Garfield v. Furlong et al

Filing 85

ORDER granting 63 Motion for Summary Judgment; granting 65 Motion for Summary Judgment. As indicated in the attached order, Plaintiff's claims against all Defendants are DISMISSED with prejudice. The Clerk of Court is DIRECTED to enter judgment against Plaintiff and close the case. Signed by Magistrate Judge Stephen C. Williams on 3/28/2017. (rms2)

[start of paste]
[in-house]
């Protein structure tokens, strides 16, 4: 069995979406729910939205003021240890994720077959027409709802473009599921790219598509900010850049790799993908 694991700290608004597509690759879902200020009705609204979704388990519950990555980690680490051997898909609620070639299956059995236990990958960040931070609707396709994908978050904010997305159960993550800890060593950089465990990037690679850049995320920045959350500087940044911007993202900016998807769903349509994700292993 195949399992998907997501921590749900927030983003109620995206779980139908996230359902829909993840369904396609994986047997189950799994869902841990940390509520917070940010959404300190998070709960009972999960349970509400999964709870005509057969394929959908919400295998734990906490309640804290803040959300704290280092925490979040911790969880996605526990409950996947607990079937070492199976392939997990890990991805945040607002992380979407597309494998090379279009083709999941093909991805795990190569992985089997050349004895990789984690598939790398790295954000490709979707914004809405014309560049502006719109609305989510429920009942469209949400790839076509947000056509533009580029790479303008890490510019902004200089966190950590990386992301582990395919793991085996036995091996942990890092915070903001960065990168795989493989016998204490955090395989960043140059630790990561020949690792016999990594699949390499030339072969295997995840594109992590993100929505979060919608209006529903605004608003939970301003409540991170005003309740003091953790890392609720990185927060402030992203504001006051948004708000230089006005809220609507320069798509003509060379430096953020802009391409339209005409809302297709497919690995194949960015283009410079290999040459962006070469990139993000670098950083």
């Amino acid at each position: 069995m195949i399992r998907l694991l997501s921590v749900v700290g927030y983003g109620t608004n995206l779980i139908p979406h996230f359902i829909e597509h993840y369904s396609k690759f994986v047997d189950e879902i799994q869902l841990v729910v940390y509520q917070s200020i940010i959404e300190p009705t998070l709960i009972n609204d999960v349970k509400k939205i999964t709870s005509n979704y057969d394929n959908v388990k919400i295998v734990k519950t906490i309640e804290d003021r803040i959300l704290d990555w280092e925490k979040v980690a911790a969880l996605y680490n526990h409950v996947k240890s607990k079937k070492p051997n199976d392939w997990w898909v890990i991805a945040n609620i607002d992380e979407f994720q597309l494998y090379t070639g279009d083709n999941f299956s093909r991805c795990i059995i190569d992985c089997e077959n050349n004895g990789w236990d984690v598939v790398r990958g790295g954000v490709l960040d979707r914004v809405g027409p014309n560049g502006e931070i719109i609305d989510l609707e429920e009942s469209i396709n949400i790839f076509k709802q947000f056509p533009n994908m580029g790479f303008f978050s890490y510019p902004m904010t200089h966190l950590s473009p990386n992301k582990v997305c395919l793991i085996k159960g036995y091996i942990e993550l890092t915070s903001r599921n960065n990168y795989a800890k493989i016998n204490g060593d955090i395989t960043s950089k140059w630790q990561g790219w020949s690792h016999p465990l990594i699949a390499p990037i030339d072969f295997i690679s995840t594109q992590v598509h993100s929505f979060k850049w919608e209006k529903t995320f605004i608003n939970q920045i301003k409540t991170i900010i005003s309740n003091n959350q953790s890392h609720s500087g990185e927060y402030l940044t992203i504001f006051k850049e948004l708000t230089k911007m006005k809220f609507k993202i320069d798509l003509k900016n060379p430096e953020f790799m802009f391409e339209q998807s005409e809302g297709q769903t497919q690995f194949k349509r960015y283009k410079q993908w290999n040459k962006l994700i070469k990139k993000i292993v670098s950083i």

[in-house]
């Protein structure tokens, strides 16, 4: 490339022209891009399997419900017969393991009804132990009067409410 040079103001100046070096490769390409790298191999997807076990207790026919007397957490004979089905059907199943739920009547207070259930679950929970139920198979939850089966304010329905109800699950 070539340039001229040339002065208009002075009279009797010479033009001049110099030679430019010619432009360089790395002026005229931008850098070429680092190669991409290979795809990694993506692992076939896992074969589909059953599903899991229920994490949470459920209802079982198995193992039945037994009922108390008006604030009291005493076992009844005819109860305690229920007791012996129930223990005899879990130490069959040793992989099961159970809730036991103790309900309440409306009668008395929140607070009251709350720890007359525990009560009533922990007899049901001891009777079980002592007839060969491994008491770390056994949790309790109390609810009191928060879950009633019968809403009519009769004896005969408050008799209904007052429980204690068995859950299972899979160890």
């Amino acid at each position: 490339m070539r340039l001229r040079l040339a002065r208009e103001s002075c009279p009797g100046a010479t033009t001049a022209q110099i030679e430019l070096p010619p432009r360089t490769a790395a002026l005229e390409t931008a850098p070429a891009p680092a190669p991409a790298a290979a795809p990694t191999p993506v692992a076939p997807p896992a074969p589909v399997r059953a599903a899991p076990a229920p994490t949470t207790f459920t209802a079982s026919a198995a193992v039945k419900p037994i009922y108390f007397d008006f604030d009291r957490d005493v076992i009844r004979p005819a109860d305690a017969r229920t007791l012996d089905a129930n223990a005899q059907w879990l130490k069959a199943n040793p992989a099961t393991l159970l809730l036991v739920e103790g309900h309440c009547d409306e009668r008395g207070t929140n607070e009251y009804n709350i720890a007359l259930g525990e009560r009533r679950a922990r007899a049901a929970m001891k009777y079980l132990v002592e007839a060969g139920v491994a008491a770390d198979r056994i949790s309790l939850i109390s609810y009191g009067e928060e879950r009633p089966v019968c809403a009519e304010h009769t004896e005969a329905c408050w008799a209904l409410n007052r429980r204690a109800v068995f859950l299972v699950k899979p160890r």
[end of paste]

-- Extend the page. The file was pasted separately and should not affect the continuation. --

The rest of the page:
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IN THE UNITED STATES DISTRICT COURT FOR THE SOUTHERN DISTRICT OF ILLINOIS JOHN GARFIELD, #N72615 ) ) ) ) ) ) ) ) ) ) Plaintiff, vs. DENNIS FURLONG, NICK NALLEY, and DR. LARSON, Defendants. Case No. 14-cv-937-SCW MEMORANDUM AND ORDER WILLIAMS, Magistrate Judge: INTRODUCTION Plaintiff John Garfield is an inmate currently incarcerated at Dixon Correctional Center. He brought the present lawsuit pursuant to 42 U.S.C. § 1983 alleging violations of his constitutional rights by Defendants during his incarceration at Big Muddy Correctional Center. This matter is before the Court on two motions for summary judgment, one filed by Defendants Furlong and Larson (Doc. 63) and another filed by Defendant Nalley (Doc. 65). The time for Plaintiff to respond to the motions has passed, with Plaintiff responding only to one. Therefore, Defendants’ motions are ripe for disposition. For the reasons articulated below, the Motions for Summary Judgment (Docs. 63, 65) are both GRANTED. FACTUAL AND PROCEDURAL BACKGROUND 1. Defendants Furlong and Larson Plaintiff’s claims against Defendants Furlong and Larson arise from treatment Plaintiff received for a cracked tooth that lead to a fractured root. It is undisputed that Plaintiff was incarcerated at Big Muddy Correctional Center (“Big Muddy”) during 2012 and 2013 before he was transferred to other institutions. (Doc. 64, p. 2; Doc. 70, p. 1). Plaintiff’s claims arise from the time period he was incarcerated at Big Muddy. (Doc. 64, p. 2; Doc. 70, p. 1). On January 31, 2013, Defendant Dr. Dennis Furlong, the dentist at Big Muddy, examined Plaintiff in response to Plaintiff’s complaint of pain in his number two tooth. (Doc. 64-1, p. 1). During that visit, Defendant Furlong diagnosed Plaintiff with having Cracked Tooth Syndrome. (Id.). On the same day, Plaintiff executed an IDOC Consent for Treatment Form, wherein Plaintiff gave his consent to Defendant Furlong to extract the number two tooth, if necessary. (Doc. 64-3, p. 16). On this form, above Plaintiff’s signature, was a list of six potential risks from the procedure, which included “Displacement of the teeth into the sinuses or other soft tissue spaces requiring additional surgery to remove.” (Id.). Defendant Furlong attempted to remove the tooth on February 7, 2013, due to complaints of pain from Plaintiff. (Doc. 66-1, p. 4; Doc. 64-3, p. 1). During the procedure, however, the medial root fractured away from the main body of the tooth. (Doc. 64-1, p. 2). It is undisputed that at some point the medial root was lost into Plaintiff’s sinus cavity. (Doc. 64, p. 3; Doc. 70, p. 2). As best the Court can tell, however, there appears to be a dispute over at what point the root lodged into the sinus canal. While Defendants Furlong and Larson indicate it was lost during a subsequent, unsuccessful, attempt to remove the fractured Page 2 of 16 root on March 4, 2013 (Doc. 64, p. 3; Doc. 64-3, p. 1), Plaintiff appears to take the position that the root was lost during the February 7 extraction (Doc. 70, p. 2, 5; Doc. 66-1, p. 5). On March 9, 2013, due to the loss of the medial root into the sinus cavity, Defendant Furlong submitted an IDOC Medical Special Services Referral and Report requesting permission from the Collegial Review Board of Wexford Health Sources, Inc. (“Wexford”) to refer Plaintiff to an outside oral surgeon. (Doc. 64-1, p. 2). On March 15, 2013, Dr. O’Brien of the Collegial Review Board authorized the request to allow Plaintiff to see an outside surgeon. (Id.). On April 4, 2013, Plaintiff had an initial visit with Dr. Jay Swanson, an oral surgeon. (Doc. 64-2, p. 2 – 3). During that visit, Dr. Swanson recommended a Caldwell-Luc procedure to remove the root. (Id.). On April 8, 2013, Defendant Dr. Dennis Larson, the Medical Director at Big Muddy, approved Dr. Swanson’s recommendations, and on April 10, 2013, Dr. Haymes of the Collegial Review Board authorized Plaintiff to have the operation. (Id. at 1 – 2, 3). Dr. Swanson performed the operation on April 10, 2013. (Id. at 3). Upon discharge, Plaintiff was prescribed pain medication and antibiotics. (Id.). When Plaintiff returned to Big Muddy, he was placed in the healthcare unit (“HCU”) for 23 hours of observation and treatment, and given the pain medication and antibiotic prescribed by Dr. Swanson. (Id. at 3 – 4). On April 11, 2013, Defendant Larson examined Plaintiff prior to his discharge from the HCU. (Id. at 4). Plaintiff indicated that he felt “ok”, his mouth was sore, and he could tolerate the pain. (Id.). Defendant Larson ordered Plaintiff to follow up in Page 3 of 16 one week and requested authorization from the Collegial Review Board to allow Plaintiff to follow up with Dr. Swanson in a week. (Id.). Plaintiff was discharged on April 11, 2013, and while Defendants take the position that Defendant informed the nurse he was “ready to go”, Plaintiff disputes this. (Doc. 66-1, p. 8). Plaintiff was given antibiotic and Motrin upon discharge (Id. at 9), and was not allowed to continue the painkiller Lortab due to IDOC policy prohibiting narcotic medication administration outside the HCU. (Doc. 64-2, p. 4). On April 18, 2013, Defendant Larson examined Plaintiff in segregation for a sick call. (Id.). Plaintiff indicated that he had been feeling poorly, and Defendant Larson states that, upon examining Plaintiff, he found Plaintiff’s temperature to be 100 degrees and his blood pressure of 150/90. (Id.). Plaintiff, however, disputes the temperature and blood pressure readings. Plaintiff states that Defendant Larson told him that Plaintiff had a temperature of 103 – 104 and that his blood pressure was higher than 150/90. (Doc. 66-1, p. 12). Regardless, Defendant Larson increased Plaintiff’s antibiotic dosage (Id. at 11) and secured an appointment for Plaintiff to see Dr. Swanson the next day (Doc. 64-2, p. 4 – 5). Plaintiff followed up with Dr. Swanson on April 19, 2013, and Dr. Swanson ordered that Plaintiff continue on the elevated antibiotic dosage twice a day and take an over the counter antihistamine. (Id. at 5). On April 23, 2013, Defendant Larson made a request to the Collegial Review Board that Plaintiff be allowed to see Dr. Swanson again, and Plaintiff saw Dr. Swanson again on April 25, 2013. (Id. at 5). Dr. Swanson found Page 4 of 16 Plaintiff to be healing as expected, indicated that the area would heal in two to four weeks, and that Plaintiff should follow up in two to three weeks. (Id.). The same day, Defendant Larson approved Dr. Swanson’s recommendations to have Plaintiff follow up in two to four weeks. (Id.). On May 2, 2013, during a sick call visit with Plaintiff by Defendant Larson, Plaintiff told Defendant Larson that his mouth was improving and requested Tylenol for pain, Excedrin for headaches, and hydrocortisone for rash and eczema, all of which were prescribed by Dr. Larson. (Id.). On May 7, 2013, Defendant Larson requested authorization for the Collegial Review Board to send Plaintiff to visit Dr. Swanson for a follow up appointment in two to three weeks, and the Board responded by sending Defendant Larson a “90 day global” authorization. (Id.). Plaintiff saw Dr. Swanson on May 16, 2013, and Dr. Swanson noted that Plaintiff was healing well from the prior surgery. (Id.). He also noted that Plaintiff complained of pain in tooth number four and found mobility in that tooth. (Id.). Dr. Swanson ordered scheduling of the removal of tooth four. (Id.). On May 21, 2013, Defendant Larson saw Plaintiff during a sick call to follow up after Plaintiff’s visit with Dr. Swanson. (Id.). Plaintiff told Defendant Larson that three days prior he had blood and drainage from the surgical site. (Id.). Defendant Larson found good healing in the mouth, and prescribed the requested medications of Excedrin Migraine, Eucerin cream, hydrocortisone cream, and Tylenol. (Id.). Plaintiff was transferred from Big Muddy on June 19, 2013. (Id. at 6). He filed suit on August 27, 2014, pleading counts of Page 5 of 16 deliberate indifference in violation of the Eighth Amendment against Defendants Larson and Furlong. (Docs. 1, 8). 2. Defendant Nalley The Court notes that while Plaintiff filed a Response to the summary judgment motion filed by Defendants Furlong and Larson, he did not file a Response to Defendant Nalley’s motion. Since Plaintiff has failed to respond to Defendant Nalley’s motion, the Court considers the facts set forth by Defendant Nalley as undisputed. See FED.R.CIV.P. 56(e); SDIL-LR 7.1(c). See also Smith v. Lamz, 321 F.3d 680, 683 (7th Cir. 2003); Flynn v. Sandahl, 58 F.3d 283, 288 (7th Cir. 1995) (a failure to respond constitutes an admission that there are no undisputed material facts). As the Court is deciding a summary judgment motion, however, it views those facts in the light most favorable to Plaintiff. Anderson v. Donahoe, 699 F.3d 989, 994 (7th Cir. 2012). On April 17, 2013, Plaintiff was in the Big Muddy HCU waiting to be seen by the dentist. (Doc. 66-7, p. 1). When Plaintiff entered the HCU, he spoke to Defendant Nick Nalley, a correctional officer at Big Muddy, and said “Good thing you’re here Nalley because they’re probably going to need you in here.” (Id.). When Defendant Nalley inquired as to why he was going to be needed, Plaintiff responded with profanity and expressed his anger toward the dentist, and stated that Defendant Nalley was “going to want to be in there when I go in there.” (Id. at 2). In order to prevent medical staff from being harmed, Defendant Nalley then restrained Plaintiff and escorted him to segregation. (Id.). Nalley told Plaintiff that he would Page 6 of 16 take Plaintiff back to the HCU to see the dentist once Plaintiff had calmed down. (Id.). At some point, however, Plaintiff began yelling at Defendant Nalley, and threatened to kill and spit in Defendant Nalley’s face. (Id. at 2). As Defendant Nalley left segregation, Plaintiff told him “You better hope they transfer me. I’m going to get you….” (Id. at 2). Defendant Nalley wrote Plaintiff two disciplinary tickets. One for intimidation and threats while Plaintiff was in the HCU, and another for intimidation and threats while Plaintiff was in segregation. (Id. at 1). The Big Muddy Adjustment Committee held a hearing on both tickets on April 18, 2013. (Doc. 66-4, p. 1). Plaintiff was found guilty of Offense 206, Intimidation and Threats, and recommended the revocation of three months’ good conduct credit, which was later reduced to one month. (Id; Doc. 66-3). The committee made specific findings that Plaintiff was guilty of engaging in intimidation and threats against both the dentist and Defendant Nalley. (Doc. 66-4, p. 1). As part of his lawsuit filed on August 27, 2014, Plaintiff pleaded counts against Defendant Nalley alleging deliberate indifference in violation of the Eighth Amendment and retaliation in violation of the First Amendment. (Docs. 1, 8). SUMMARY JUDGMENT STANDARD Rule 56 of the Federal Rules of Civil Procedure governs summary judgment motions. The rule states that summary judgment is appropriate only if the admissible evidence considered as a whole shows there is no genuine issue as to any material fact and the movant is entitled to judgment as a matter of law. Archdiocese of Milwaukee v. Page 7 of 16 Doe, 743 F.3d 1101, 1105 (7th Cir. 2014) (citing FED.R.CIV.P. 56(a)). The party seeking summary judgment bears the initial burden of demonstrating – based on the pleadings, affidavits and/or information obtained via discovery – the lack of any genuine issue of material fact. Celotex Corp. v. Catrett, 477 U.S. 317, 323 (1986). A genuine issue of material fact remains “if the evidence is such that a reasonable jury could return a verdict for the nonmoving party.” Anderson v. Liberty Lobby, Inc., 477 U.S. 242, 248 (1986). Accord Bunn v. Khoury Enterpr. Inc., 753 F.3d 676 (7th Cir. 2014). In assessing a summary judgment motion, the district court views the facts in the light most favorable to, and draws all reasonable inferences in favor of, the nonmoving party. Anderson, 699 F.3d at 994; Righi v. SMC Corp. , 632 F.3d 404, 408 (7th Cir. 2011); Delapaz v. Richardson, 634 F.3d 895, 899 (7th Cir. 2011). As the Seventh Circuit has explained, as required by Rule 56(a), “we set forth the facts by examining the evidence in the light reasonably most favorable to the non-moving party, giving [him] the benefit of reasonable, favorable inferences and resolving conflicts in the evidence in [his] favor.” Spaine v. Community Contacts, Inc., 756 F.3d 542 (7th Cir. 2014). ANALYSIS 1. Claims against Furlong and Larson Plaintiffs’ claims against Defendants Furlong and Larson allege deliberate indifference in violation of the Eighth Amendment. Prison officials violate the Eighth Amendment’s proscription against “cruel and unusual punishments” if they display deliberate indifference to an inmate’s serious medical needs. Greeno v. Daley, 414 F.3d Page 8 of 16 645, 652–53 (7th Cir. 2005) (quoting Estelle v. Gamble, 429 U.S. 97, 104 (1976) (internal quotation marks omitted)). Accord Rodriguez v. Plymouth Ambulance Serv., 577 F.3d 816, 828 (7th Cir. 2009) (“Deliberate indifference to serious medical needs of a prisoner constitutes the unnecessary and wanton infliction of pain forbidden by the Constitution.”). A prisoner is entitled to reasonable measures to meet a substantial risk of serious harm — not to demand specific care. Holloway v. Delaware Cnty. Sheriff, 700 F.3d 1063, 1074 (7th Cir. 2012) (stating that a prison doctor “is free to make his own, independent medical determination as to the necessity of certain treatments or medications, so long as the determination is based on the physician’s professional judgment and does not go against accepted professional standards”); Forbes v. Edgar, 112 F.3d 262, 267 (7th Cir. 1997). Although a prison official may not continue a course of treatment he knows is blatantly ineffective, prisoners are not entitled to receive unqualified access to healthcare. See Holloway, 700 F.3d at 1073-74. A doctor may provide the care he feels is reasonable so long as it falls within a “range of acceptable courses based on prevailing standards in the field.” Id. at 1073. To prevail, a prisoner who brings an Eighth Amendment challenge of constitutionally-deficient medical care must satisfy a two-part test. Arnett v. Webster, 658 F.3d 742, 750 (7th Cir. 2011). The first prong is whether the prisoner has shown he has an objectively serious medical need. Arnett, 658 F.3d at 750. Accord Greeno, 414 F.3d at 653. A medical condition need not be life-threatening to be serious; rather, it could be a condition that would result in further significant injury or unnecessary and Page 9 of 16 wanton infliction of pain if not treated. Gayton v. McCoy, 593 F.3d 610, 620 (7th Cir. 2010). Accord Farmer v. Brennan, 511 U.S. 825, 828 (1994) (violating the Eighth Amendment requires “deliberate indifference to a substantial risk of serious harm.”) (internal quotation marks omitted) (emphasis added). Only if the objective prong is satisfied is it necessary to analyze the second, subjective prong, which focuses on whether a defendant’s state of mind was sufficiently culpable. Greeno, 414 F.3d at 652-53. Prevailing on the subjective prong requires a prisoner to show that a prison official has subjective knowledge of—and then disregards—an excessive risk to inmate health. Greeno, 414 F.3d at 653. The plaintiff need not show the defendant literally ignored his complaint, just that the defendant was aware of the serious medical condition and either knowingly or recklessly disregarded it. Hayes v. Snyder, 546 F.3d 516, 524 (7th Cir. 2008). Deliberate indifference is not negligence; rather it is more akin to intentional wrongdoing. McGee v. Adams, 721 F.3d 474, 480 (7th Cir. 2013). The standard is criminal recklessness, and even gross negligence will not meet this standard. Id. at 481. a. Dr. Furlong The facts viewed in Plaintiff’s favor demonstrate that no reasonable juror could find that Defendant Furlong was deliberately indifferent toward Plaintiff’s serious medical needs. Here, the Court focuses on the factual dispute surrounding the point at which the medial root was lost in Plaintiff’s sinus cavity. Defendants take the position Page 10 of 16 that that root was not lost until Plaintiff’s visit in early March, after the root fractured during the attempted tooth extraction on February 7. Defendants rely on an affidavit from Defendant Furlong and a series of notes written by Dr. Furlong. Plaintiff, on the other hand, takes the position that the root ended up in his sinus cavity during the initial tooth extraction attempt on February 7. Plaintiff argues that Defendants have no medical records demonstrating the root fell into the sinus cavity during the March extraction attempt, and in actuality, it fell in to the cavity on February 7. While the Court finds the notes largely illegible and cannot determine whether they indicate the date when the root was lost, they do provide support for Defendant Furlong’s contentions and his affidavit. The notes indicate a final procedure was attempted on March 4, 2013. This would correlate with Defendant’s affidavit indicating that date was when he attempted to extract the broken root. Plaintiff’s claims to the contrary are pure speculation. The evidence demonstrates Dr. Furlong, after breaking the tooth during the extraction, later attempted to remove the root. When that was unsuccessful, he began the process of referring Plaintiff to an outside specialist. Based on these facts, no reasonable juror could find that Defendant Furlong was deliberately indifferent to Plaintiff’s serious medical needs. b. Dr. Larson The record also fails to demonstrate that Defendant Larson was deliberately indifferent. As best the Court can tell, Defendant Larson did not become actively involved in Plaintiff’s dental issues until after Plaintiff’s initial visit with Dr. Swanson. Page 11 of 16 Once Larson became involved, however, he acted promptly and appropriately to see that Plaintiff was getting care administered to him. Defendant Larson acted promptly to approve Dr. Swanson’s recommendations, to get approval for Plaintiff to obtain follow up visits with Dr. Swanson, and to personally administer care for Plaintiff’s needs. On multiple occasions, Defendant Larson provided Plaintiff antibiotics and painkillers he requested. Further, the fact that Plaintiff could not take Lortab outside of the HCU was not Defendant Larson’s fault, since it was an IDOC policy. Though Plaintiff disputes his exact temperature and blood pressure during the April 18 visit, the factual dispute is immaterial. What is undisputed is that Plaintiff had an elevated temperature and blood pressure during that visit, and that Defendant Larson increased Plaintiff’s antibiotic dosage and secured an appointment with Dr. Swanson for the next day. From the facts before the Court, and in the briefing, is not clear what more Plaintiff wanted Defendant Larson to do. Regardless, the Eighth Amendment does not guarantee Plaintiff specific care tailored to his desire. Owens v. Duncan, 2017 WL 119173, *6 (S.D. Il. Jan. 12, 2017) (citing Holloway, 700 F.3d at 1073 – 74; Forbes, 112 F.3d at 267). Rather, Plaintiff is entitled to reasonable measures to meet his serious medical needs. Owens, 2017 WL 119173 at *6. The evidence is such that no reasonable juror could find that Defendant Larson did anything other than take such reasonable measures, and Larson is therefore entitled to summary judgment. 2. Claims against Nalley Though Plaintiff has alleged claims of deliberate indifference and retaliation Page 12 of 16 against Defendant Nalley, as argued by Nalley, those claims are barred under the Supreme Court’s holdings in Heck v. Humphrey, 512 U.S. 477 (1994) and Edwards v. Balisok, 520 U.S. 641 (1997). In Heck, the Supreme Court held that unless a state prisoner could demonstrate that a sentence or conviction had been previously invalidated, a prisoner is barred from bringing a suit for money damages under 42 U.S.C. § 1983 if “a judgment in favor of the plaintiff would necessarily imply the invalidity of his conviction or sentence.” Edwards, 520 U.S. at 643 (quoting Heck, 512 U.S. at 487) (internal quotations omitted). In Edwards, the Court extended Heck to suits brought by prisoners alleging violations of their rights in prison disciplinary proceedings. See Edwards, 520 U.S. at 648. Where a claim is barred by Heck and Edwards, the proper vehicle for a plaintiff to challenge his sentence is through a habeas corpus petition. Muhammad v. Close, 540 U.S. 749, 751 (2004). Since recovery on the claims against Defendant Nalley would imply the invalidity of the Big Muddy Adjustment Committee’s finding of guilt, those claims must be dismissed. Plaintiff’s retaliation claim is based on the allegation that Defendant Nalley issued a false disciplinary report on April 17 in retaliation for raising concerns about proper dental care. (See Doc. 8, p. 10). Defendant Nalley, on the other hand, indicates that he issued Plaintiff a disciplinary ticket due to Plaintiff’s threats and intimidation made against the dentist and Nalley. In finding Plaintiff guilty of the conduct alleged by Defendant Nalley, the Adjustment Committee found that Plaintiff made such threats and intimidation. Therefore, in order to demonstrate the issuance of a false disciplinary Page 13 of 16 report in retaliation for protected speech, Plaintiff would have to demonstrate that he did not threaten and intimidate Defendant Nalley and HCU staff as found by the Adjustment Committee. The Court recognizes that to recover on a retaliation claim the protected speech need only be a motivating factor, and that retaliatory official action violates the Constitution, even if the officer would be otherwise authorized to take that action in the absence of a retaliatory motive. See Mays v. Springborn, 719 F.3d 631, 634 (7th Cir. 2013) (citing Mt. Healthy Board of Education v. Doyle, 429 U.S. 274 (1977)); Zimmerman v. Tribble, 226 F.3d 568, 573 (7th Cir. 2000). Here, however, Plaintiff has alleged that the disciplinary ticket was false (Doc. 1, p. 10), and that the issuance for the false ticket was done in retaliation for protected speech. Therefore, in order to recover, Plaintiff would have to imply the invalidity of the Adjustment Committee’s findings. See Wooten v. Law, 118 Fed.Appx. 66, 69 (7th Cir. 2004) (“[W]hether a claim is barred by Heck turns on the plaintiff’s allegations. The theoretical possibility of a judgment for the plaintiff based on findings that do not call his conviction into question is irrelevant if the plaintiff’s own allegations foreclose that possibility.”). See also, Okoro v. Callaghan, 324 F.3d 488, 490 (7th Cir. 2003) (“[I]f [a plaintiff] makes allegations that are inconsistent with the conviction’s having been valid Heck kicks in and bars his civil suit.”) (citing Edwards, 520 U.S. at 646 – 48; Ryan v. DuPage County Jury Commission, 105 F.3d 329, 330 – 31 (7th Cir. 1996)). The same analysis holds true for Plaintiff’s deliberate indifference claim as well. Plaintiff’s deliberate indifference claim against Defendant Nalley is “inextricably Page 14 of 16 intertwined” with his disciplinary conviction. See Barnett v. Bates, 2013 WL 2403264, *4 (S.D. Il. May 31, 2013). As with his retaliation claim, Plaintiff’s allegation is that he was placed in segregation after being issued a false disciplinary ticket by Defendant Nalley and refused medical care. (Doc. 8, p. 3). Again, however, the Adjustment Committee found that Plaintiff was removed from the HCU due to threats he was making, and for Plaintiff to prevail on his claim that Defendant Nalley was deliberately indifferent to Plaintiff’s serious medical needs, Plaintiff would have to argue that he was not making threats in the HCU, thereby implying the invalidity of his disciplinary conviction. See Barnett, 2013 WL 2403264 at *4 (where prisoner claimed that prison staff retaliated against him by allowing him to be sexually assaulted, and where disciplinary committee had found prisoner guilty of falsifying report of the alleged sexual assault, the prisoner’s retaliation claim was barred by Heck and Edwards as it implied the invalidity of his disciplinary conviction). Plaintiff’s claims against Defendant Nalley should therefore be dismissed.1 CONCLUSION The evidence before the Court is not sufficient for a jury to find that Defendants Furlong and Larson were deliberately indifferent in their treatment of Plaintiff. The Motion for Summary Judgment filed by Defendants Larson and Furlong (Doc. 63) is Even assuming arguendo that Heck and Edwards did not bar Plaintiff’s claims against Defendant Nalley, the undisputed facts nonetheless demonstrate that Defendant would be entitled to summary judgment. The undisputed facts demonstrate no evidence of retaliatory motive on Nalley’s part. Additionally, the undisputed facts demonstrate that Defendant Nalley removed Plaintiff from HCU and placed in him in segregation for the safety and security of HCU staff—not due to a criminally negligent disregard for any serious medical need by Plaintiff. Page 15 of 16 1 therefore GRANTED. In addition, since Plaintiff’s claims against Defendant Nalley are barred by the Supreme Court’s holdings in Heck and Edwards, Plaintiff’s claims against Defendant Nalley shall be dismissed and Defendant Nalley’s Motion for Summary Judgment (Doc. 65) is GRANTED. Plaintiff’s claims against all Defendants are DISMISSED with prejudice. The Clerk of Court shall enter judgment against Plaintiff and close the case. IT IS SO ORDERED. DATED: 3/28/2017 /s/ Stephen C. Williams STEPHEN C. WILLIAMS United States Magistrate Judge Page 16 of 16